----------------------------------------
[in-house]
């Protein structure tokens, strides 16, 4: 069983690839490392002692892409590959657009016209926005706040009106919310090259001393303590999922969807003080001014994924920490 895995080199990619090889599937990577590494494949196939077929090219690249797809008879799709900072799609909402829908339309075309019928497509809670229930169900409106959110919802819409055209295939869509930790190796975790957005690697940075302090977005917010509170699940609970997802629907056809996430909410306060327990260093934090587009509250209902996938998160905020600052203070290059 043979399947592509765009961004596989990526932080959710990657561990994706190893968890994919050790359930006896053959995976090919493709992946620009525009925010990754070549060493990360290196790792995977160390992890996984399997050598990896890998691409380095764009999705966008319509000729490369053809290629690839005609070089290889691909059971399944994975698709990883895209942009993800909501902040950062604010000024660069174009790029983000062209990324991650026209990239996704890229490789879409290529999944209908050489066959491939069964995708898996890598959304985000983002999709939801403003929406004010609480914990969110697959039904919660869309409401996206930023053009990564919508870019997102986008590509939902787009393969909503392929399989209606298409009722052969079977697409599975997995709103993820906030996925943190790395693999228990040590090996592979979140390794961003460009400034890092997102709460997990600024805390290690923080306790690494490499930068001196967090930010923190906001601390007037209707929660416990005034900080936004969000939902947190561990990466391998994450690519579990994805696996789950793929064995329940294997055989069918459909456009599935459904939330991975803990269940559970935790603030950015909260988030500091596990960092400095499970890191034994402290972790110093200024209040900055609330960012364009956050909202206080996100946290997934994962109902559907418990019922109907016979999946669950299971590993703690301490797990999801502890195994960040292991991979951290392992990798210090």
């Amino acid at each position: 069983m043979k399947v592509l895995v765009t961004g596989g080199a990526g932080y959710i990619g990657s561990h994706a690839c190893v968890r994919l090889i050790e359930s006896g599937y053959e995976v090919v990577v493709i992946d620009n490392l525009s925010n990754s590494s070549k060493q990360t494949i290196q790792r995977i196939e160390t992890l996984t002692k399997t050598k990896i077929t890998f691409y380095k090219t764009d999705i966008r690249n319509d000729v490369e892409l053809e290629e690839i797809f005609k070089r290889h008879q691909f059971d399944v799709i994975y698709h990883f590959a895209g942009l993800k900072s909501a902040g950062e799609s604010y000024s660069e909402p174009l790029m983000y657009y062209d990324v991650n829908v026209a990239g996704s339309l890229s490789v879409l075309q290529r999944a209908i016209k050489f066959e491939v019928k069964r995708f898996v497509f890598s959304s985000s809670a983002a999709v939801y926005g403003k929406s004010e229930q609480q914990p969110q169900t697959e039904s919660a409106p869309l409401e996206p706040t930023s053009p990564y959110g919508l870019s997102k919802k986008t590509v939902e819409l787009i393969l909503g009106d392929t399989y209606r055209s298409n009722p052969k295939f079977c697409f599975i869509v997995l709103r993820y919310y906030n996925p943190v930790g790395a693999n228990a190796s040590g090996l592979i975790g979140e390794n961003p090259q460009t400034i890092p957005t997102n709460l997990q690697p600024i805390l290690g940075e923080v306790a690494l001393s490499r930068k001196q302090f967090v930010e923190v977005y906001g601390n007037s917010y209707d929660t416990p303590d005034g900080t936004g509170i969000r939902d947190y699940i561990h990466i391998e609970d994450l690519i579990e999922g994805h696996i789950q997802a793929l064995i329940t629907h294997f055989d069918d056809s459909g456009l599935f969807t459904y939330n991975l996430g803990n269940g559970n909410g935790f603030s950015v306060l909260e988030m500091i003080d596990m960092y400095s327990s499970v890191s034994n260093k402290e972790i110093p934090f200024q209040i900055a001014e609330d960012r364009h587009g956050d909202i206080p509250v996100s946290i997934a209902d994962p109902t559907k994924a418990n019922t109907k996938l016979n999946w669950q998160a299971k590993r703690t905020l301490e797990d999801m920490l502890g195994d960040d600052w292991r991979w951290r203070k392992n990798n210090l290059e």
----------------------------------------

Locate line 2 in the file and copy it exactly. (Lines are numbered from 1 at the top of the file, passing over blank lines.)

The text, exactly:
């Protein structure tokens, strides 16, 4: 069983690839490392002692892409590959657009016209926005706040009106919310090259001393303590999922969807003080001014994924920490 895995080199990619090889599937990577590494494949196939077929090219690249797809008879799709900072799609909402829908339309075309019928497509809670229930169900409106959110919802819409055209295939869509930790190796975790957005690697940075302090977005917010509170699940609970997802629907056809996430909410306060327990260093934090587009509250209902996938998160905020600052203070290059 043979399947592509765009961004596989990526932080959710990657561990994706190893968890994919050790359930006896053959995976090919493709992946620009525009925010990754070549060493990360290196790792995977160390992890996984399997050598990896890998691409380095764009999705966008319509000729490369053809290629690839005609070089290889691909059971399944994975698709990883895209942009993800909501902040950062604010000024660069174009790029983000062209990324991650026209990239996704890229490789879409290529999944209908050489066959491939069964995708898996890598959304985000983002999709939801403003929406004010609480914990969110697959039904919660869309409401996206930023053009990564919508870019997102986008590509939902787009393969909503392929399989209606298409009722052969079977697409599975997995709103993820906030996925943190790395693999228990040590090996592979979140390794961003460009400034890092997102709460997990600024805390290690923080306790690494490499930068001196967090930010923190906001601390007037209707929660416990005034900080936004969000939902947190561990990466391998994450690519579990994805696996789950793929064995329940294997055989069918459909456009599935459904939330991975803990269940559970935790603030950015909260988030500091596990960092400095499970890191034994402290972790110093200024209040900055609330960012364009956050909202206080996100946290997934994962109902559907418990019922109907016979999946669950299971590993703690301490797990999801502890195994960040292991991979951290392992990798210090």